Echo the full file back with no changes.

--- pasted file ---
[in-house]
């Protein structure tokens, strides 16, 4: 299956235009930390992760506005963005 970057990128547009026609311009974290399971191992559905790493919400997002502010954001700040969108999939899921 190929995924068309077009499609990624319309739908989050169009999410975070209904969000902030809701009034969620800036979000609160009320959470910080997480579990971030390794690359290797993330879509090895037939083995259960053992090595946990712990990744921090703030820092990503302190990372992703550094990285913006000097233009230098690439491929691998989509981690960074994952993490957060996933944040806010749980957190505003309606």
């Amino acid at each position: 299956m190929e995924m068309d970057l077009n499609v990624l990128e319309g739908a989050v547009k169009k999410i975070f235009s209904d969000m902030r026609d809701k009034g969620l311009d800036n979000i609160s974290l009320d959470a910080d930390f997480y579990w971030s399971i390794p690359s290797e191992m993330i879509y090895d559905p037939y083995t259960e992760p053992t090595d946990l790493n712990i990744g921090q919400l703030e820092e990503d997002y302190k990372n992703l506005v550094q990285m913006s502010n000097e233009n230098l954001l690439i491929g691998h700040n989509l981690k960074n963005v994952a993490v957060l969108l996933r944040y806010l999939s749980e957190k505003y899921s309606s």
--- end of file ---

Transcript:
[in-house]
């Protein structure tokens, strides 16, 4: 299956235009930390992760506005963005 970057990128547009026609311009974290399971191992559905790493919400997002502010954001700040969108999939899921 190929995924068309077009499609990624319309739908989050169009999410975070209904969000902030809701009034969620800036979000609160009320959470910080997480579990971030390794690359290797993330879509090895037939083995259960053992090595946990712990990744921090703030820092990503302190990372992703550094990285913006000097233009230098690439491929691998989509981690960074994952993490957060996933944040806010749980957190505003309606």
């Amino acid at each position: 299956m190929e995924m068309d970057l077009n499609v990624l990128e319309g739908a989050v547009k169009k999410i975070f235009s209904d969000m902030r026609d809701k009034g969620l311009d800036n979000i609160s974290l009320d959470a910080d930390f997480y579990w971030s399971i390794p690359s290797e191992m993330i879509y090895d559905p037939y083995t259960e992760p053992t090595d946990l790493n712990i990744g921090q919400l703030e820092e990503d997002y302190k990372n992703l506005v550094q990285m913006s502010n000097e233009n230098l954001l690439i491929g691998h700040n989509l981690k960074n963005v994952a993490v957060l969108l996933r944040y806010l999939s749980e957190k505003y899921s309606s």